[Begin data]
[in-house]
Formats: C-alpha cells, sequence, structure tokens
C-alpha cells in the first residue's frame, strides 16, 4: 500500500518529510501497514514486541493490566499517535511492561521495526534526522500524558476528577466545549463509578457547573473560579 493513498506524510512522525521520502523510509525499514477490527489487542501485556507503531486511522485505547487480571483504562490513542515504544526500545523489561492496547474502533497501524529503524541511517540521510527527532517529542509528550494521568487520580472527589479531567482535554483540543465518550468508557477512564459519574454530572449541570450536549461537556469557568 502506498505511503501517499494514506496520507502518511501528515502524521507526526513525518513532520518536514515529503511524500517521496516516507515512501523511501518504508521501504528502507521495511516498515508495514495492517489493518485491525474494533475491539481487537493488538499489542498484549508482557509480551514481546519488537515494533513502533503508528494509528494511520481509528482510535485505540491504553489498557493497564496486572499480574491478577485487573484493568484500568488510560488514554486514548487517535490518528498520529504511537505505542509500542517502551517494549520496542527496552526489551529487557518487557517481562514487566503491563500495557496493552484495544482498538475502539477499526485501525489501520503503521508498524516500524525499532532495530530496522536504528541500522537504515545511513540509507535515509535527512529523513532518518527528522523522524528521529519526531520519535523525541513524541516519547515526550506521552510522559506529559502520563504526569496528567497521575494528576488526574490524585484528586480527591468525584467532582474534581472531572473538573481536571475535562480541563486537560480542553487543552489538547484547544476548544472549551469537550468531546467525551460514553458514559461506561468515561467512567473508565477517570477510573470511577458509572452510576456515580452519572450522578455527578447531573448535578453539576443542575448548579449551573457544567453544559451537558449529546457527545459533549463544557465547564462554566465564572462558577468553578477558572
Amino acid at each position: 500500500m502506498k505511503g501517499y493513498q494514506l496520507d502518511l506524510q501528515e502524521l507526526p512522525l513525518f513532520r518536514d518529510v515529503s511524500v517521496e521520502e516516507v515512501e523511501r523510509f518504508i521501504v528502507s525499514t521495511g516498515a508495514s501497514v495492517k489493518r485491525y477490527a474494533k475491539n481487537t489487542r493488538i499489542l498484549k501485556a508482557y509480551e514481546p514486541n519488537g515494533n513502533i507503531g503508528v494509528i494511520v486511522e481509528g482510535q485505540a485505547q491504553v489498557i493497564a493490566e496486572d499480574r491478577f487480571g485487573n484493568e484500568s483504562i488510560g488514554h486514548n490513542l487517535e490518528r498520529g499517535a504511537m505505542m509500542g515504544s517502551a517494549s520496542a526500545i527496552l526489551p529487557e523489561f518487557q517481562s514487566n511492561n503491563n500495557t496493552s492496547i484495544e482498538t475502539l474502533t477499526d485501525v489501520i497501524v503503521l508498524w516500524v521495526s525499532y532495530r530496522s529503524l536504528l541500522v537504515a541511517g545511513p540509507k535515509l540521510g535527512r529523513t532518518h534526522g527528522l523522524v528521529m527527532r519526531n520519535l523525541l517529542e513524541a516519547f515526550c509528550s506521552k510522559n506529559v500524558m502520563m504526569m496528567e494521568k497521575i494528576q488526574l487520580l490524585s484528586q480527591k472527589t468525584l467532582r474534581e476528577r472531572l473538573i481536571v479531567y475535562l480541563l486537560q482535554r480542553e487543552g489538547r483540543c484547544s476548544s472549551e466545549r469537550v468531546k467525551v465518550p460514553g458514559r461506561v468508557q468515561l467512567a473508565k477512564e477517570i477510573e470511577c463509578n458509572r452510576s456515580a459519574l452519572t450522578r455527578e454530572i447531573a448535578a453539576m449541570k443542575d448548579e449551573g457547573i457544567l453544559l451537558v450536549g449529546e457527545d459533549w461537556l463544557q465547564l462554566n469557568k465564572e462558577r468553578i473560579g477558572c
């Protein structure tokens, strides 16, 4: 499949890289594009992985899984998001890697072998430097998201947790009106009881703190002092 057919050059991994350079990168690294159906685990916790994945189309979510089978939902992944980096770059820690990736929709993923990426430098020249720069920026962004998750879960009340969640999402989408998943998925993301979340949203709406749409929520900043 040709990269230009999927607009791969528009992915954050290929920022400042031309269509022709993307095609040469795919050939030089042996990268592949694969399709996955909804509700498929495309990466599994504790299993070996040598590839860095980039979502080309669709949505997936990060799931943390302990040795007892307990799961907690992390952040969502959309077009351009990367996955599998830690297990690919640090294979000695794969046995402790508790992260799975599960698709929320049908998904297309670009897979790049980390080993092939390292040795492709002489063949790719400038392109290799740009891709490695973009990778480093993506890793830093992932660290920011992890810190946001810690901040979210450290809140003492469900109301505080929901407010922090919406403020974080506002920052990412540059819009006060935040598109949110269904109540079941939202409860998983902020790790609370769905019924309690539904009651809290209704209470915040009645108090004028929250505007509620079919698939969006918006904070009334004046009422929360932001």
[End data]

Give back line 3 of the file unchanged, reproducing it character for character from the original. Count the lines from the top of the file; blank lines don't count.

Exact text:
C-alpha cells in the first residue's frame, strides 16, 4: 500500500518529510501497514514486541493490566499517535511492561521495526534526522500524558476528577466545549463509578457547573473560579 493513498506524510512522525521520502523510509525499514477490527489487542501485556507503531486511522485505547487480571483504562490513542515504544526500545523489561492496547474502533497501524529503524541511517540521510527527532517529542509528550494521568487520580472527589479531567482535554483540543465518550468508557477512564459519574454530572449541570450536549461537556469557568 502506498505511503501517499494514506496520507502518511501528515502524521507526526513525518513532520518536514515529503511524500517521496516516507515512501523511501518504508521501504528502507521495511516498515508495514495492517489493518485491525474494533475491539481487537493488538499489542498484549508482557509480551514481546519488537515494533513502533503508528494509528494511520481509528482510535485505540491504553489498557493497564496486572499480574491478577485487573484493568484500568488510560488514554486514548487517535490518528498520529504511537505505542509500542517502551517494549520496542527496552526489551529487557518487557517481562514487566503491563500495557496493552484495544482498538475502539477499526485501525489501520503503521508498524516500524525499532532495530530496522536504528541500522537504515545511513540509507535515509535527512529523513532518518527528522523522524528521529519526531520519535523525541513524541516519547515526550506521552510522559506529559502520563504526569496528567497521575494528576488526574490524585484528586480527591468525584467532582474534581472531572473538573481536571475535562480541563486537560480542553487543552489538547484547544476548544472549551469537550468531546467525551460514553458514559461506561468515561467512567473508565477517570477510573470511577458509572452510576456515580452519572450522578455527578447531573448535578453539576443542575448548579449551573457544567453544559451537558449529546457527545459533549463544557465547564462554566465564572462558577468553578477558572